(Struts is one of the most popular way for companies to build their websites. This was to be posted on Bill moaning about Struts 1 problems, but Bill’s blog isn’t accepting comments at the moment.)
I hate to spoil your Struts 1 party , but most of these problems have been known for some time (and the Struts team would be the first to articulate them). Struts 2 is a huge improvement and , as you mention, there are good alternatives out there (including Spring MVC).
The problem is that migration from Struts 1 to (for example) Struts 2 , while easy, still carries a risk for the project in question. It can be hard to convince the business decision maker when all they see is pain (‘so you’re going to break the existing site?‘) for very little gain (‘where’s the immediate payback of upgrading?‘).
My advice is to stick with Struts 1 on existing projects. Use Struts 2 (or even better, Appfuse) on new projects. And for new code on existing projects, consider running them both side by side. They’re all tried and tested solutions.
It should be possible to migrate in a piecemeal fashion. If the decision has been made that the current technology is sub-standard relative to the state-of-the-art it should be possible to mandate that new development be done with Struts 2, Spring MVC or whatever other technology (but please God, no JSF!) without rendering the legacy portion of the app obsolete (all that needs to happen is the front controller of the new framework respond to requests on a different uri pattern, and both can live side by side for a time). The influence of the old framework can be steadily reduced over time before being removed altogether from the mix…
That’s pretty much what the Struts 1/ Struts 2 guys say as well 🙂
Can’t remember the URL, but they give a good , worked through, example on their site.
“Struts 2 is a huge improvement”
“Moaning about Struts 1 won’t help you”
Think of it as documentation. These problems are now written down in one place. Given you think Struts 2 is the answer to Struts 1, I would think you’d be happy to have something to link to that ratifies that.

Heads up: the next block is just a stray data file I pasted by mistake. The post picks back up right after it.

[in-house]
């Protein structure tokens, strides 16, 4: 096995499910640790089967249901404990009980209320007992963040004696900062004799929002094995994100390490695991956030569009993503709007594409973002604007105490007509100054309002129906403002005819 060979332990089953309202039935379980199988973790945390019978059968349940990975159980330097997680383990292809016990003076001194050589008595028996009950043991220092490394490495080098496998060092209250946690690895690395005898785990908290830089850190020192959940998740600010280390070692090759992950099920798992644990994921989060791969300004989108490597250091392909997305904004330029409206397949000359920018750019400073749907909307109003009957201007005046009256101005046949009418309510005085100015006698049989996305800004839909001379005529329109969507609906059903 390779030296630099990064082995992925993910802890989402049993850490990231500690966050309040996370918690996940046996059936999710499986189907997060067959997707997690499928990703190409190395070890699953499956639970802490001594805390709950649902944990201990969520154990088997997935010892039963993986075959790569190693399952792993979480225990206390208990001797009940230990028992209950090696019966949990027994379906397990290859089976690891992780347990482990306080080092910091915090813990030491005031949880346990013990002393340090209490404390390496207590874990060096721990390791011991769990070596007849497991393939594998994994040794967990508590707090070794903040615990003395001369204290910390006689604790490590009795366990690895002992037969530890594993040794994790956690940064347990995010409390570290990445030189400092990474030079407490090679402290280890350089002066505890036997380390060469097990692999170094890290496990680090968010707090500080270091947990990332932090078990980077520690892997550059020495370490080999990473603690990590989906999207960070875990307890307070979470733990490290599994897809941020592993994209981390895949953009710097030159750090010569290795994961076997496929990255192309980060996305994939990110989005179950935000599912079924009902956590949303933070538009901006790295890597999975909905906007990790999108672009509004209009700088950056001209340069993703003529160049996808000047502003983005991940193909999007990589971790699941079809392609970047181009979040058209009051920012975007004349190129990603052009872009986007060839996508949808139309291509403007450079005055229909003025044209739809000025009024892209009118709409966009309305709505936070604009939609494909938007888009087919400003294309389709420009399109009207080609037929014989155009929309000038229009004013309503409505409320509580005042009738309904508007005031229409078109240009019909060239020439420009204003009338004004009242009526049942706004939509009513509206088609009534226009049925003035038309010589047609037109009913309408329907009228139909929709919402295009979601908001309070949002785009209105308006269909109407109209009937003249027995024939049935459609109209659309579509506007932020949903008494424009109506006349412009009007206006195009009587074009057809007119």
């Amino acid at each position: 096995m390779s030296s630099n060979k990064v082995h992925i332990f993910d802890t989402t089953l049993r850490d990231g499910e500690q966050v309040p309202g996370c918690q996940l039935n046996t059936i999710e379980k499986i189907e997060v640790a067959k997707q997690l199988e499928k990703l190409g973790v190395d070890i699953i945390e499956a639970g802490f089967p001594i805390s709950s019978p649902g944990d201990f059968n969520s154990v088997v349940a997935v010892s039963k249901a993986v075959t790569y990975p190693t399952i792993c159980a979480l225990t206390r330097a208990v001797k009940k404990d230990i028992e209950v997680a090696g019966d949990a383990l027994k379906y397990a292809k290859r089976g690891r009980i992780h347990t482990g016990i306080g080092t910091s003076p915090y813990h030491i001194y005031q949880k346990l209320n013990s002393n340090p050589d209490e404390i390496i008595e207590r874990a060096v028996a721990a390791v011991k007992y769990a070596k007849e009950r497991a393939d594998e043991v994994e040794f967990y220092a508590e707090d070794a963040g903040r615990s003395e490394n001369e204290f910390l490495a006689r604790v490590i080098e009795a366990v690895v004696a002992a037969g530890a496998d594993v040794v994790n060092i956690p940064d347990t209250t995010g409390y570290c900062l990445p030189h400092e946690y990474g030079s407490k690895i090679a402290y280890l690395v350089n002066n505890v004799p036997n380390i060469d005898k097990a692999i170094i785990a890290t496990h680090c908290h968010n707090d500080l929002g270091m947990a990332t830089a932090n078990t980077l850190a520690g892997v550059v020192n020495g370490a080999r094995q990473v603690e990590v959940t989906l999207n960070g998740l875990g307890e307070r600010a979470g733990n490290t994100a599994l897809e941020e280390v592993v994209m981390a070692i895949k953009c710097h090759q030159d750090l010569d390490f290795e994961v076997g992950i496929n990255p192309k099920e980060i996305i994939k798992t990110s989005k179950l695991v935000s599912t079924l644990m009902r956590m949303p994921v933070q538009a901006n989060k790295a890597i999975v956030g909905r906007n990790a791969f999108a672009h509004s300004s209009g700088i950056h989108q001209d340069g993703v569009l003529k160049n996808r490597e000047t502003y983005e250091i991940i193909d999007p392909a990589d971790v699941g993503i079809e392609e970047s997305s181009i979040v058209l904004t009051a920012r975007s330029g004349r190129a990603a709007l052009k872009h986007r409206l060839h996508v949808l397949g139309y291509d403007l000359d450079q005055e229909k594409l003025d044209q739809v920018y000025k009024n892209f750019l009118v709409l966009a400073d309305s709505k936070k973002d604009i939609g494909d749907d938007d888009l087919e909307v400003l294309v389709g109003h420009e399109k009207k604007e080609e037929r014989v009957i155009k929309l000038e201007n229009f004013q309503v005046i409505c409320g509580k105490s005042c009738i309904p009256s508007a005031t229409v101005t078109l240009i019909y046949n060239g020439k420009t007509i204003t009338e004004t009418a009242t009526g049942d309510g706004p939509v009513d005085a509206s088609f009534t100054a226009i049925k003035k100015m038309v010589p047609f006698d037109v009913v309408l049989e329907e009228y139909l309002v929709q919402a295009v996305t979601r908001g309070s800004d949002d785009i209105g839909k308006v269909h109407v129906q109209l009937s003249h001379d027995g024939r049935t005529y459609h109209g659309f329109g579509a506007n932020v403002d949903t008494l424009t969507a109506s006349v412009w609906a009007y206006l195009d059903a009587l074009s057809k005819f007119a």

The ‘moaning’ thing came across more harshly than I intended 🙂
I don’t thing Struts 2 is *the* answer, I do think it is a big improvement. To use the bullet points from your original post:
* Verbosity: Better but not perfect. Fewer classes needed, more of them POJO and sensible defaults in the config file.
* Url pattern mapping: Slightly better, if this is a must have , then I’d recommend Spring MVC which is much more power in this area.
* Struts(-config).xml: Better , still suffering for the ‘one place to do config’ – easy to know where to find stuff. Can use includes to split the file if require.
* Not so difficult to test. Struts 2 is pretty much plain Java all the way – a lot easier to (J)unit test. My single biggest reason to make the move.
* Template support: Agree with you here. Use Sitemesh. Even better, use sitemesh pre configured with Struts2 (using Maven and Appfuse)
* MVC v the Web in general: I suppose it depends on the way that you think. Not matter what your point of view, At least Struts (2) isn’t as bad as JSF.
The underlying the bulk of my comment post: All these are reasons to move from Struts 1 (to framework of your choice). Convincing business users isn’t going to be as easy.
Struts 1.x is the most aweful, confusing
and ridiculuously difficult technology
the programming world might have
ever seen. no wonder its mention
can be found here :
(Hats off to the author of this article)
what is more pathetic to find is that
there are some people who are for
whatever (personal) reasons are
promoting this technology.
2 cents advise is to use Struts 2, JSF,
Stripes instead of putting thankless
effort and wasting time in the trench.